Reducer tests using this approach no longer need to be changed when the internal shape of the action changes. In addition, such tests will fail appropriately when a change is made in the action creator implementation without a corresponding change in the reducer implementation. Win!
The fact that we are no longer testing our reducer in isolation might raise concerns - we’re using an action creator which isn’t part of the unit under test. Can we even call these unit tests any more?
Such concerns might be valid if we considered the reducer in isolation as the unit that we’re testing. However, I’d argue that it doesn’t really make sense to consider the reducer as a cohesive unit on its own. A reducer is only ever used in concert with actions - actions that should always be created by action creators. It doesn’t make sense to consider these things in isolation, and so it doesn’t make sense to try and test them in isolation. Therefore, these broader tests which consider both action creators and reducer as within their scope are still unit tests. We’re still testing a unit; it’s just that the scope of the “unit” under test has widened a little to include both the reducer and the actions which that reducer is built to process.
Action creator tests are unnecessary
Now that our tests are covering the implementation of both the reducer and the action creator, the isolated action creator tests which we initially wrote have become redundant. We are already verifying the implementation of the action creator via our new, broader reducer tests - those tests would give us good feedback if we were to break the output of the action creator somehow. We no longer need to write or maintain action creator tests, reducing our test burden and making our test suite more supple. With those tests gone, we can now refactor the internal structure of an action without having to touch any tests, while still retaining the safety net of having tests fail if we change the implementation in the action creator without the correct corresponding changes in the reducer. A win-win.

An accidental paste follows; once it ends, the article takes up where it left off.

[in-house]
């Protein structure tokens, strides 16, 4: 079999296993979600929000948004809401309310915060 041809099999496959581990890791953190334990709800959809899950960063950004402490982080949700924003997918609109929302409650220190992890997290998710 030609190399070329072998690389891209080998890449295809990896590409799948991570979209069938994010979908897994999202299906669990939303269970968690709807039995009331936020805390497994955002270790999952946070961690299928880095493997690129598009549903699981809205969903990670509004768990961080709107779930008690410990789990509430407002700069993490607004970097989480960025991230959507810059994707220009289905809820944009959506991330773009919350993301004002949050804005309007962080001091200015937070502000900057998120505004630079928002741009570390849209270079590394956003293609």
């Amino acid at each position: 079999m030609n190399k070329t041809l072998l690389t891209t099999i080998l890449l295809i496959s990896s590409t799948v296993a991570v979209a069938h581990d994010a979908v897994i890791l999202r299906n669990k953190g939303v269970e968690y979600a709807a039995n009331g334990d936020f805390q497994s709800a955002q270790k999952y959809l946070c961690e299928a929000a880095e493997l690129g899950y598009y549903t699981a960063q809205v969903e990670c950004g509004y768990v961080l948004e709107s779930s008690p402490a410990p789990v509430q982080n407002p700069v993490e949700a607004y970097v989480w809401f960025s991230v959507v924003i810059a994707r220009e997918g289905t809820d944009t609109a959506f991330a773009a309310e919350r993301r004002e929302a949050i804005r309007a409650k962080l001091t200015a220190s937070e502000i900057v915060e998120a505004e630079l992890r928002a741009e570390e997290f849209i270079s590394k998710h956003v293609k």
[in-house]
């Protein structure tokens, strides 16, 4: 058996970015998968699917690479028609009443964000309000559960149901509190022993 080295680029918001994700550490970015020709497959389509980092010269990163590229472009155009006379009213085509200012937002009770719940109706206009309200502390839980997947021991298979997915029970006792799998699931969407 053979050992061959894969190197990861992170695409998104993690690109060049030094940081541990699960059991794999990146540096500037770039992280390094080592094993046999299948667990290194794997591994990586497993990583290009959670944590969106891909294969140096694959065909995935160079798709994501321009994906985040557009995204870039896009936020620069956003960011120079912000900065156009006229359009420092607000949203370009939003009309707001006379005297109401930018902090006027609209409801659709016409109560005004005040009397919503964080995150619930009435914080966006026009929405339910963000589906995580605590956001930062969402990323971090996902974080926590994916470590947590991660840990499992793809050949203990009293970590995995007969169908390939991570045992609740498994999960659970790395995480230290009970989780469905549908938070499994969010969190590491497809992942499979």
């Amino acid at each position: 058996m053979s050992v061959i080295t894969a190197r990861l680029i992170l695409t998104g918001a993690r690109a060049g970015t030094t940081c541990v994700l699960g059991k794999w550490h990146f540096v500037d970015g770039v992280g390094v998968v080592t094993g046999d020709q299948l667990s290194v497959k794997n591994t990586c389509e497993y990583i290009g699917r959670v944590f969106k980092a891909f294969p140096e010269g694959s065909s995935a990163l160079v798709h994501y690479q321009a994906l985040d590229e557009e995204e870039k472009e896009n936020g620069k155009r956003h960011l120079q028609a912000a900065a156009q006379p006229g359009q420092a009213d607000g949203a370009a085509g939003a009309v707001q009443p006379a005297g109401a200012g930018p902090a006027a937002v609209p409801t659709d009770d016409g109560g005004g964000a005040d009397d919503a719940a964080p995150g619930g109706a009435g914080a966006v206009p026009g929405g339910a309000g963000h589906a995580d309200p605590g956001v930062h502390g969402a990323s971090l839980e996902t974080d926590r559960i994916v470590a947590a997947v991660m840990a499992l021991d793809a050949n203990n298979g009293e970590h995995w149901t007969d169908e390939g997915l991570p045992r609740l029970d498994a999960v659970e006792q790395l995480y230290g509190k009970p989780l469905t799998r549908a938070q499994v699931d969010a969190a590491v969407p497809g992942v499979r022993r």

Enter the duck
Let’s step back, take a look at how we’ve changed our testing strategy, and see what that might tell us about the system that we’re testing.
We started with fine-grained, isolated tests which exercised our action creator and our reducer independently.
What we’ve moved to is a broader test which covers both action creator and reducer together, as a unit.
Our tests have led us to a realization that we shouldn’t consider our reducer and the actions that it processes as independent parts - they are a cohesive unit. In fact, we can consider the action creators as the public API for a reducer - they’re the interface that we interact with when we want to make use of a reducer - we never interact with a reducer directly.
It’s always exciting when our tests lead us to a deeper understanding of the design of our code!
We’re not the first to walk this path. Erik Rasmussen came before us, coining the concept of a duck: a formalized modular grouping of reducer + actions.
When we start thinking of our reducers and actions being implemented as a single module (a duck), we see why directly testing the output of the action creators wasn’t a sound approach. The shape of the actions that the action creators create is an internal implementation detail of that duck. We shouldn’t test these internals directly, just as we wouldn’t directly test the private methods or internal state of a class in an Object-Oriented system. The fact that our isolated reducer tests were rolling their own action data structures is another example of the same violation of our module’s private internals.
Ok, so now that we’re sold on the concept of the duck, let’s refactor our existing implementation to make it into a duck module:
There’s nothing exciting going on here, to be honest. We’re just merging the various components of the duck together into a single file.
the duck is the right unit to test
We started this article in search of a good strategy for testing reducers and the actions they process, and I’d say we’ve found one. By treating these as a cohesive unit, we can create unit tests which are shorter, more expressive, and more resilient to refactoring and code cleanup, without losing any tests coverage. Along the way, our testing has led us to a realization of a nice way to modularize our redux code.
But why stop here? We can make our tests even better! In the next post in this series we’ll look at how we can expand the scope of this cohesive unit, creating a “superduck”! In the third post we’ll explore testing techniques for the more complex, stateful behavior in our reducers.